Dhamma is not peaceful, because Buddhism teaches that it requires propagation, and the propagation of dhamma is not peaceful. It is a force that acts on the world, eliminating wrong view and establishing deeper understanding. It does not drift through the air, seeping into the ears of meditators and giving them ethereal power. Sangha does not exist without its human believers, its pious monks and pious laity. It is very much a worldly force that builds order and disturbs the natural chaos. Trees must be chopped down to create its gathering spaces. It represents itself in monks, temples, pagodas and books, in local histories, in familiar illustrations and jataka tales. These things are not excess junk surrounding the dhamma but a reflection of the cultural power of the sangha, the same power that is necessary to maintain the community of monks and the vinaya they keep.
Who is a perfectly peaceful being? The Tripitaka gives us the answer. Some Buddhas are what we call paccekabuddha (縁覚 engaku). “Buddhas are enlightened by themselves and enlighten others: Paccekabuddhas are enlightened by themselves (but) do not enlighten others: they comprehend only the essence of meaning (attha-rasa), not the essence of the idea (dhamma-rasa). Because they are not able to put the supramundane dhamma into concepts and teach it; their realisation of the Dhamma is like a dream seen by a dumb man and like the taste of a curry from the city to one who lives in the forest”. (Suttanipata Commentary)
“Thus having entered upon religious life, he retires to the forest and goes on alone.” (Niddesa) He does not chop down any trees, for he needs no meeting spaces. He forces no bhikkus to wear robes or abstain from alcohol. In fact, he forces no one to hear the dhamma, but lives alone, “like the horn of a rhinoceros”.
If you were to summon superhuman self-control and achieve inner peace today, you would not become a Buddha. You would become paccekabuddha, understanding transience and dependent arising, but not how to control the force of compassion. Perfectly aware compassion makes you more than peaceful; it makes you a net positive force. If compassion were peaceful then an enlightened world, a world where all men become Buddhas, would be a peaceful one. But compassion is not peaceful, so a world where all men become Buddhas is simply an opening into further enlightened work.
In establishing the sangha the Buddha went beyond the concept of peace, because he not only saw the dhamma but knew the dhamma inside and out, and could not live anything other than dhamma, and was led by the dhamma to compassion, and was led by perfectly aware compassion to create an institution. Buddhists must therefore believe that this institution, when it follows the rules laid out by Buddha, is a positive force in the world.
Posted: July 19th, 2011 | Dharma, World Peace
The simplest method for humans to achieve power is through use of force. Battering your opponent, regardless of laws or rules, will give you a temporary power over them. But force itself is brute and limits one’s strength to the abilities of the body. Mysticism multiplies strength. A single exercise of force, accompanied by the mysticism of power, can resonate in distant, unaffected observers as if they themselves were the actor or the victim.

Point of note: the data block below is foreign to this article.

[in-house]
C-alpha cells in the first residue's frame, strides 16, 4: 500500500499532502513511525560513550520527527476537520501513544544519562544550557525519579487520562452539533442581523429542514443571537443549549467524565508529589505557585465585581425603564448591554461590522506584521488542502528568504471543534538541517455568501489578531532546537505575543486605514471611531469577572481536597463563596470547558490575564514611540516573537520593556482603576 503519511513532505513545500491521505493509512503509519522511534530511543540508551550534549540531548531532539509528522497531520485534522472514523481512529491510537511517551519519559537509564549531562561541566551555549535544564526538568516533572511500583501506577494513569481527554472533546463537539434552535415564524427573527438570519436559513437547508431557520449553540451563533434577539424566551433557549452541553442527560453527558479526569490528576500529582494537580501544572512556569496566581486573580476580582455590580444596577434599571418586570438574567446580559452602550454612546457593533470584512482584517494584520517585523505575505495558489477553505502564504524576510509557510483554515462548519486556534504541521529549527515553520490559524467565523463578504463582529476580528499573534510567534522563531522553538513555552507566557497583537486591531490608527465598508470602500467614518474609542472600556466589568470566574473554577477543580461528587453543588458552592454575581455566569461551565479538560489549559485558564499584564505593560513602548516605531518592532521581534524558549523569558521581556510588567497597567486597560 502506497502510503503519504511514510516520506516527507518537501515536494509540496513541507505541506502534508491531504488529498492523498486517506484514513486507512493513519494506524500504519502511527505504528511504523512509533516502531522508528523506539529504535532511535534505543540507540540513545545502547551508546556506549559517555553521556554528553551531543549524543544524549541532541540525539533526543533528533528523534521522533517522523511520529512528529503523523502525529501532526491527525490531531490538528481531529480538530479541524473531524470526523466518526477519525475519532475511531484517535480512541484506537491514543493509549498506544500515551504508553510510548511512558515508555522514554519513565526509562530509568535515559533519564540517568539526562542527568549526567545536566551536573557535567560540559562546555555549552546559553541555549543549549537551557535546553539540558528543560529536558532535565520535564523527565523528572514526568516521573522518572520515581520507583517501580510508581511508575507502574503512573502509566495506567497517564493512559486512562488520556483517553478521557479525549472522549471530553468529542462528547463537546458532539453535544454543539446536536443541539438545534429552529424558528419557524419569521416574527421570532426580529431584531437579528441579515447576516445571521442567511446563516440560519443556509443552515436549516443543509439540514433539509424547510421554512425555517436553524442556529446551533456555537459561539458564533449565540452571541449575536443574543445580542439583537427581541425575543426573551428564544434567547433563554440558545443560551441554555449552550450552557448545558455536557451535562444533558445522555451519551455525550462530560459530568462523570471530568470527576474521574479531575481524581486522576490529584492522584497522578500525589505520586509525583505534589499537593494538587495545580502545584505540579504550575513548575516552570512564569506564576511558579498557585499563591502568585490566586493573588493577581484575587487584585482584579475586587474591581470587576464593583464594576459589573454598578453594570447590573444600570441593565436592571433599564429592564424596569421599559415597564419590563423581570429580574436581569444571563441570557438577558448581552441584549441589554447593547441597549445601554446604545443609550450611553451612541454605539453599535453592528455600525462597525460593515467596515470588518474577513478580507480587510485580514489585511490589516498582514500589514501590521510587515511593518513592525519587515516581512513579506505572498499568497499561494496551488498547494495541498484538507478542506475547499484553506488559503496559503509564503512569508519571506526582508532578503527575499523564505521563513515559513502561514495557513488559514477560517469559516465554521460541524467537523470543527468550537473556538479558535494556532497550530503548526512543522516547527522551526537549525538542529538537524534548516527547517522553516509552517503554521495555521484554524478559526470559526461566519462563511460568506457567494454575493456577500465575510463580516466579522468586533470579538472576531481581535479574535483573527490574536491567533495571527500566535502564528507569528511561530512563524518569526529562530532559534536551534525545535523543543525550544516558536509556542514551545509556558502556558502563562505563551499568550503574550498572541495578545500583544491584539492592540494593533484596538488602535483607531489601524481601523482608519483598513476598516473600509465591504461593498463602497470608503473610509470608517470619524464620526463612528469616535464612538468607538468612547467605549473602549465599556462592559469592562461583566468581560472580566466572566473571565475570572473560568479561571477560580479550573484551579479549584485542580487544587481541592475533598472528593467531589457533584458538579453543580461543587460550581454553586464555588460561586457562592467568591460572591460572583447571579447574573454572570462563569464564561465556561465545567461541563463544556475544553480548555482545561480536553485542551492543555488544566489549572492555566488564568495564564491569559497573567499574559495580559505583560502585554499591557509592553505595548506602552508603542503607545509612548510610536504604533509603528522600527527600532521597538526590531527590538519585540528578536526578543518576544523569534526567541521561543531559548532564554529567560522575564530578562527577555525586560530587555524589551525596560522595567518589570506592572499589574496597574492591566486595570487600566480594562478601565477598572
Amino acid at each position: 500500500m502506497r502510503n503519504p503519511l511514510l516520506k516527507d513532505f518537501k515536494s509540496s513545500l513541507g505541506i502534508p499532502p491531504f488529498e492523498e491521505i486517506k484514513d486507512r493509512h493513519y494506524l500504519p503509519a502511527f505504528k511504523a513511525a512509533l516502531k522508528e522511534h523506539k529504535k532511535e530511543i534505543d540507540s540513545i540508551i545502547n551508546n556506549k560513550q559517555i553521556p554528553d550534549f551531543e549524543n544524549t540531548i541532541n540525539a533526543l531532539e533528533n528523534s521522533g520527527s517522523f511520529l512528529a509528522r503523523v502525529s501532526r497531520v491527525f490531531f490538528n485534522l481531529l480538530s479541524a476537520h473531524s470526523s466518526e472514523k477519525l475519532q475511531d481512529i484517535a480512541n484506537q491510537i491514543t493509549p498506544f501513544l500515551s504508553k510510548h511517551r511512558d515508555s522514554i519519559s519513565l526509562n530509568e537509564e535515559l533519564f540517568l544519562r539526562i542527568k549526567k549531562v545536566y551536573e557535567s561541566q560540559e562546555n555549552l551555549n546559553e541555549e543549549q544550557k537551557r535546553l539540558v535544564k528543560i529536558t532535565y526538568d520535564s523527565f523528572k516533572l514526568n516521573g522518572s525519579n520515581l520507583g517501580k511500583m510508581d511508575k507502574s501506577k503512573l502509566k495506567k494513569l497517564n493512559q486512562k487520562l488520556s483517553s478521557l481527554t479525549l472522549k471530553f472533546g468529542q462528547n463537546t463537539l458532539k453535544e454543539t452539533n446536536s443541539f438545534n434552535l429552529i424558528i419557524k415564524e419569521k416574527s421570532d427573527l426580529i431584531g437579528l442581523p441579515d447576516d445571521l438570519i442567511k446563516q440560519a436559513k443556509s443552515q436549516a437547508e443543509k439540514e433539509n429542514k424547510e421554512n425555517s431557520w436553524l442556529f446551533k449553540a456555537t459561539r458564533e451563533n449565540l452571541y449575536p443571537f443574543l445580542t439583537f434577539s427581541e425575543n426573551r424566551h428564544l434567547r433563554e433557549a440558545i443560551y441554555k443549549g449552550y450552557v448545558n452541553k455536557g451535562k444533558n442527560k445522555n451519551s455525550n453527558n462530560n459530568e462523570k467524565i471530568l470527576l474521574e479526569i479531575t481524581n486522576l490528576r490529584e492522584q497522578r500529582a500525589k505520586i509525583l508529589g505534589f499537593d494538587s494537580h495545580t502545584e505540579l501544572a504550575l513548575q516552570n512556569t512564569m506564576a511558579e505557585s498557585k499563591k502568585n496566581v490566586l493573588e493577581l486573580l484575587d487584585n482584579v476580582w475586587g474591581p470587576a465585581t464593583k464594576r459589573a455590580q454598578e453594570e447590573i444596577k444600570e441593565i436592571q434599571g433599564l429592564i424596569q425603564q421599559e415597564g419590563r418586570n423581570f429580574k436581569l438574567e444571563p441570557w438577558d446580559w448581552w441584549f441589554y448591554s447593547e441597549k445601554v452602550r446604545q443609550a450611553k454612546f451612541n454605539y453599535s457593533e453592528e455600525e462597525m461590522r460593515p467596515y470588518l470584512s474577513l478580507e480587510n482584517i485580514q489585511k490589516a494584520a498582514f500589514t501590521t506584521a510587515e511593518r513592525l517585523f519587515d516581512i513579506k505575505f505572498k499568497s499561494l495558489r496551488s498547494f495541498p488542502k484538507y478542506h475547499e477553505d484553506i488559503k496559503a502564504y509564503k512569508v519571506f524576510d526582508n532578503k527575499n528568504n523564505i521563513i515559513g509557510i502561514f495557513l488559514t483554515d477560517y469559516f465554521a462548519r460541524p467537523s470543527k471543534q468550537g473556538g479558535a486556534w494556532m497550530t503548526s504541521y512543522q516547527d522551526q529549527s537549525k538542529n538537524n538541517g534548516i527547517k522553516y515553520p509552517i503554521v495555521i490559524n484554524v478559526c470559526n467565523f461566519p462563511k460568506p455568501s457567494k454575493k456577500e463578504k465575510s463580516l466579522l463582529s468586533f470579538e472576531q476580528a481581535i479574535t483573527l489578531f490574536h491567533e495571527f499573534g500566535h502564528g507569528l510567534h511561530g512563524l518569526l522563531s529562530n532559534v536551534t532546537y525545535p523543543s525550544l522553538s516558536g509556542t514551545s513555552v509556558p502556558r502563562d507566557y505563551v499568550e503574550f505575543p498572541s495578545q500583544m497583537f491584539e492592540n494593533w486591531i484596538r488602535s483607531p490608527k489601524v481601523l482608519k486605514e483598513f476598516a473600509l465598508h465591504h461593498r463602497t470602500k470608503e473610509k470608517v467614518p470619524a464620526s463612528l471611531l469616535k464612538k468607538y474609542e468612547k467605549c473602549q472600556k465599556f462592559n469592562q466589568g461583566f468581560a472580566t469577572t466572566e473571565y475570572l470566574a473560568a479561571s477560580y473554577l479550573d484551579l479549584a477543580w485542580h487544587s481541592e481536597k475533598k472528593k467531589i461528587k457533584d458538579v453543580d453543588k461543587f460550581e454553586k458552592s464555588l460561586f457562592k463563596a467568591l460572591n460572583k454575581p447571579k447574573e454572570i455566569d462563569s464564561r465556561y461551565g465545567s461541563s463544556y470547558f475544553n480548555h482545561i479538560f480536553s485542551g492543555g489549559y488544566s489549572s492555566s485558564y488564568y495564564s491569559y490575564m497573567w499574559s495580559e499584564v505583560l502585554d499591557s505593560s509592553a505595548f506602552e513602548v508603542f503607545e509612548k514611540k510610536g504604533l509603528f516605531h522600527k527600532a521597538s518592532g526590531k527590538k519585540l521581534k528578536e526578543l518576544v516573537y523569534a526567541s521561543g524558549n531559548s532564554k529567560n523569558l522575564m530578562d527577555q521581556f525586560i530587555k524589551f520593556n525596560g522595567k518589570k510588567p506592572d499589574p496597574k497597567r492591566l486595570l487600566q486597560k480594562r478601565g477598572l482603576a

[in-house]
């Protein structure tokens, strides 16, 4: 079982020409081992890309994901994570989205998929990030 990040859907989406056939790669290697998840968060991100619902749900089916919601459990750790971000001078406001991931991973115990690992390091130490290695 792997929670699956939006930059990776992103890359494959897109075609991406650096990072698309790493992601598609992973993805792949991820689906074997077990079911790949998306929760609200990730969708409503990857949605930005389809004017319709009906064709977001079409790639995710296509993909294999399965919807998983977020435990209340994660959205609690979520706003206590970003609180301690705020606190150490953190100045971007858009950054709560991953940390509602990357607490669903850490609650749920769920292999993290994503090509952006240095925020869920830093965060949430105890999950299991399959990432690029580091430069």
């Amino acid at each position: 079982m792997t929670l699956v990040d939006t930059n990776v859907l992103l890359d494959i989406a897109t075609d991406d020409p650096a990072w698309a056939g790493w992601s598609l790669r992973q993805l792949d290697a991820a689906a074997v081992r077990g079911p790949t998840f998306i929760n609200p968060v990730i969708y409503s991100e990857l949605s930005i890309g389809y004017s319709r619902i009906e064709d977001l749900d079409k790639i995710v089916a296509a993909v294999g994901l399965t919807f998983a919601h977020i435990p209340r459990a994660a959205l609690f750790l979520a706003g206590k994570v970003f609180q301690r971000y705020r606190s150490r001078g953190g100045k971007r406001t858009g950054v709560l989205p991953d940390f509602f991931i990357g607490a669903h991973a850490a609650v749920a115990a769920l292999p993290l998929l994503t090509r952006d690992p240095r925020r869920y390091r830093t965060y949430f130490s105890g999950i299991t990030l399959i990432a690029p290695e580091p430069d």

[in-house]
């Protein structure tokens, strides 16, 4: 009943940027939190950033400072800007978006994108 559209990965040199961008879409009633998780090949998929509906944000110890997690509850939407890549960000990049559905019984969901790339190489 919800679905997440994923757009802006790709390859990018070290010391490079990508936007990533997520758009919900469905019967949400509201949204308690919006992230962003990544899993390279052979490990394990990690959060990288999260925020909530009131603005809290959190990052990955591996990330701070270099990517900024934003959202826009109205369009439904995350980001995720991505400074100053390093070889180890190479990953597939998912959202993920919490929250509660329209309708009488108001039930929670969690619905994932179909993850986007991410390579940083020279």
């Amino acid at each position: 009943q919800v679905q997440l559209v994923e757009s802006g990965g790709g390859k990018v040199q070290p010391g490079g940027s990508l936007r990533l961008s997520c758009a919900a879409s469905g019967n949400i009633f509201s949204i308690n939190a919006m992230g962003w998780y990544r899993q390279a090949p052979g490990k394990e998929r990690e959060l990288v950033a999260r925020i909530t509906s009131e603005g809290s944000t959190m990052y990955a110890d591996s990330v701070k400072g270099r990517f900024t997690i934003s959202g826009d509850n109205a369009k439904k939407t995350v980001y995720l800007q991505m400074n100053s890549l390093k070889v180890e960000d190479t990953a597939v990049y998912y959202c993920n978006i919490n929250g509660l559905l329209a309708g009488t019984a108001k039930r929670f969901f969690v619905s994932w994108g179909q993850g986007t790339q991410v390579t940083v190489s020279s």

In its primitive form, we describe this as sympathetic magic. By sticking pins into a voodoo doll, the superstitious believe that they can cause injury to an unknowing victim. Its civilized form is more complex, but no less mystical: by sticking planes into the World Trade Center, a handful of individuals caused hundreds of millions of people to feel pain and sorrow; by assassinating Osama bin Laden, we felt a thrill as if we ourselves had punched the enemy in his turbaned face.
Should these feelings be denounced as irrational? It is in fact crucial that we feel them. For millions of people to live in close society, the bonds of mysticism must be exercised constantly. When we come into dispute, we must rely upon our shared faith in the value of communication, heritage, religion, money, and so forth. These things are all mystical ideas, which are only able to prevent injury if both sides well and truly believe in them. If those fail, we must fervently believe that the law will resolve our problem, for without society or law, we have no method of resolving our dispute but brute force.
Mysticism is the world’s most dangerous weapon. It is the belief that a policeman can be summoned or that a missile can be launched, a belief which is more present in our everyday lives than the policemen or missiles themselves. Its form gives the weak superhuman strength, even life after death. Its ruin renders nobles savage and heroes villainous.
A society without mystical ties cannot exist. Aiming to build a society of unbelievers is not a “rational” idea because it does not account for human nature; it is antithetical to how human beings operate. In fact, those who reject the ties of society are detrimental to its function, until the point when they find something in society that they can appreciate.
Posted: July 16th, 2011 | Secular-Religious